Your browser (Internet Explorer 7 or lower) is out of date. It has known security flaws and may not display all features of this and other websites. Learn how to update your browser.

X

Island misses out on UK’s gay marriage move

By Sam Strangeways, for The Royal Gazette

Campaigners have labelled as “unfair” new legislation allowing same-sex couples to legally marry under British law in 23 countries — but not in Bermuda.

If you are gay and British and living in Azerbaijan, for example, you can now get hitched at the British consulate there.

The same applies in Australia, Bolivia, Cambodia, Chile, China, Colombia, Costa Rica, Dominican Republic, Estonia, Hungary, Japan, Kosovo, Latvia, Mongolia, Montenegro, Nicaragua, Peru, Philippines, Russia, San Marino, Serbia and Vietnam.

But in Bermuda, a British Overseas Territory, the option isn’t available. The Island has no British consulate or embassy and is not considered a foreign country by the UK. In that regard, only its own marriage laws apply — just like other places under the sovereignty of the UK.

“It’s unfair,” Sylvia Hayward-Harris, from campaign group Two Words and a Comma, told The Royal Gazette. “It’s a real anomaly. It’s very strange. It’s unfair that if you live in [one of the 23 countries] you can marry and you can’t here.

“That actually would need to be addressed by somebody. The scale should be tipped on the side of equality and fairness.”

Ms Hayward-Harris, a pastor who has had requests to marry gay couples here but is not allowed, said the Foreign and Commonwealth Office should “absolutely” look at and address the disparity.

“It’s merely a technical matter,” she added. “Once you are in a UK consulate, you are technically in UK territory. We don’t have a consulate here, so that’s where the problem lies.”

Legislation to allow same-sex marriage in England and Wales came into force in March and was recently approved in Scotland.

The Daily Telegraph newspaper in the UK reported last month that the Foreign Office was now offering same-sex marriages in 23 countries where same-sex marriage was not legal and where “local authorities” had given permission for the ceremonies to be conducted.

According to The Telegraph, the world’s first same-sex marriage under British law to be conducted outside Britain took place in Sydney last week.

“While the UK Parliament has passed legislation establishing same-sex marriage in England and Wales, this does not affect Scotland, Northern Ireland, the Crown Dependencies or Overseas Territories, where following suit or not will be a matter for the other legislatures concerned,” Governor George Fergusson said.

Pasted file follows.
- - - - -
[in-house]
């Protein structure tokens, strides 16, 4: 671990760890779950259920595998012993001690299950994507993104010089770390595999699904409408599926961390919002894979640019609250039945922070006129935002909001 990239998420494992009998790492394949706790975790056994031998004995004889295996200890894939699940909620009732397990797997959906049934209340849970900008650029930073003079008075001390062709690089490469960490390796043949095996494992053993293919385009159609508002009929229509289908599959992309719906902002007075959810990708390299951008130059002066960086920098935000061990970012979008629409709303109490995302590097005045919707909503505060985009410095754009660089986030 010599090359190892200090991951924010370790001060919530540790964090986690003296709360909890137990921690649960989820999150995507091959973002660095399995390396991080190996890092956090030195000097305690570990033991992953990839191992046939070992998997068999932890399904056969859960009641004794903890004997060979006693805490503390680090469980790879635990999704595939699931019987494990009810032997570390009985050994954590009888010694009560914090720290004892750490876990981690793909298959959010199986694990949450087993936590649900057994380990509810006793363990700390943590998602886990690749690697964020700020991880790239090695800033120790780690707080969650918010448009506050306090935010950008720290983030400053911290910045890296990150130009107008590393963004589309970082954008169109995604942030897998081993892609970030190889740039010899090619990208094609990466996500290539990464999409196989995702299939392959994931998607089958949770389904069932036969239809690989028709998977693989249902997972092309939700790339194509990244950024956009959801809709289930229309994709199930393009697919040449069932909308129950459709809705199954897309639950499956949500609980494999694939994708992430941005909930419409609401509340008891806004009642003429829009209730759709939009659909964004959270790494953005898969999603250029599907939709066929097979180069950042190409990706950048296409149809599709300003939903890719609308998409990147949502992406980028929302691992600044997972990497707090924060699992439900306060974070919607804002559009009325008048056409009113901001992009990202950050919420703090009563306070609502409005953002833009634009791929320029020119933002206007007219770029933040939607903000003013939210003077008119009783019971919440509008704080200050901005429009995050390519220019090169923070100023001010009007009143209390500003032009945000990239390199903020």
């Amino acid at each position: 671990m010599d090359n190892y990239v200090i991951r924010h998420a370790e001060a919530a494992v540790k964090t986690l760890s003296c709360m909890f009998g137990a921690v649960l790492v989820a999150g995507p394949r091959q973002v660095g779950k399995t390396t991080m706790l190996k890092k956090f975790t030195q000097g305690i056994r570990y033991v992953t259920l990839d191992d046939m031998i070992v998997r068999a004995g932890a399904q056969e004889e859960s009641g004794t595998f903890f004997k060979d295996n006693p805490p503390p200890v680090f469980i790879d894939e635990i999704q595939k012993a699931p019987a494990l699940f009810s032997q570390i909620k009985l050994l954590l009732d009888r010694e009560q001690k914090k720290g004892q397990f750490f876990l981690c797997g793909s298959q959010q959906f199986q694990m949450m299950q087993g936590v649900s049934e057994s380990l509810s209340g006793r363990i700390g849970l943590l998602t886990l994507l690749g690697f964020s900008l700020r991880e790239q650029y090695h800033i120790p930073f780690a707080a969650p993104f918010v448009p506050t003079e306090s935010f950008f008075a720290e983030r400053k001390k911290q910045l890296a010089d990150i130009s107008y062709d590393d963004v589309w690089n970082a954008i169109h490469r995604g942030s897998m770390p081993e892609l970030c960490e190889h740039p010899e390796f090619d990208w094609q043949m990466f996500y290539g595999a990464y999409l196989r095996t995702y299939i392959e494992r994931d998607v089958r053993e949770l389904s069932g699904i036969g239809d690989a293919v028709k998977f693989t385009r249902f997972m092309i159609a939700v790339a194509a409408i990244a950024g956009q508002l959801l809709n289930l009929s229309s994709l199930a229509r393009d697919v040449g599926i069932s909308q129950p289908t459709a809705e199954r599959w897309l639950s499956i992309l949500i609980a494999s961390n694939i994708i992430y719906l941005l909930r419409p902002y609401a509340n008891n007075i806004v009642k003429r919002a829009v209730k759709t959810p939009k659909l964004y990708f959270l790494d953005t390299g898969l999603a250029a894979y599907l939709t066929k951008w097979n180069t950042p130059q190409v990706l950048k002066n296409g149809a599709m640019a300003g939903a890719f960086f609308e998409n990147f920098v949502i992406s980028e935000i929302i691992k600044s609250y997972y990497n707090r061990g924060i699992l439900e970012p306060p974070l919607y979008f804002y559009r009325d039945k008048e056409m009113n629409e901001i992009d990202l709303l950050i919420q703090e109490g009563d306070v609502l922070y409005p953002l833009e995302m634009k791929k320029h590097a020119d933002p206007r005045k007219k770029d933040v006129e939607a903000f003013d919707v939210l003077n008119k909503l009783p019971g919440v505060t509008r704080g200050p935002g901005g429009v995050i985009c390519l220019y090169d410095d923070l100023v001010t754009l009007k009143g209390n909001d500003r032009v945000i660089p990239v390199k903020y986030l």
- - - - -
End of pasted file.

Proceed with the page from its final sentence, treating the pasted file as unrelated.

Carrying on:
“As marriage law in Bermuda is a matter for the Bermuda legislature and not the UK Government, Government House doesn’t have a role in conducting civil marriages, same sex or otherwise.

“And, of course, the UK doesn’t have embassies or high commissions in Overseas Territories — or Crown Dependencies or the devolved UK countries.”

Seventeen countries have enabled same-sex marriages, along with parts of the US and Mexico.

Ms Hayward-Harris said the question of whether Bermuda legally recognised same-sex unions conducted in those countries came up at the US Consulate’s recent conference on lesbian, gay, bisexual and transgender issues.

“Nobody had any answers,” she said, stressing that she was speaking in a personal capacity on the issue. “We don’t know what will happen now Britain has changed its law. Couples will wed in Britain and come to Bermuda. What happens to them? This is a real grey area that needs some clarification.”

Opposition MP Walton Brown, who supports the introduction of same-sex marriage in Bermuda, said the Island did not recognise any same-sex marriage, regardless of where it was conducted.

Mr Brown, speaking personally and not on behalf of the PLP, said last year’s change to the Human Rights Act to protect against discrimination on the grounds of sexual orientation provided only “partial equality”.

“If we move to a position where we actually believe that people, irrespective of sexual orientation, should have more rights, then those rights should be equal to heterosexuals.

“You can’t endorse equality of rights and not provide those rights across the board,” he said.

“People who have been victims of oppression should never support the oppression of others.”

Premier Michael Dunkley said in 2012 that he did not support it because “marriage to me is a union between a man and a woman”.

Responding to questions on whether the Premier’s views on the subject had changed, a Cabinet Office spokeswoman said: “As has been previously stated, same-sex marriage is not currently on Government’s agenda.

“As an additional note, the Premier is of the view that since coming to office in 2012, the Government has advocated strongly for the rights of all Bermudians, and contends that Government has done much to advance human rights in Bermuda.”

 

Source: The Royal Gazette

Leave a Reply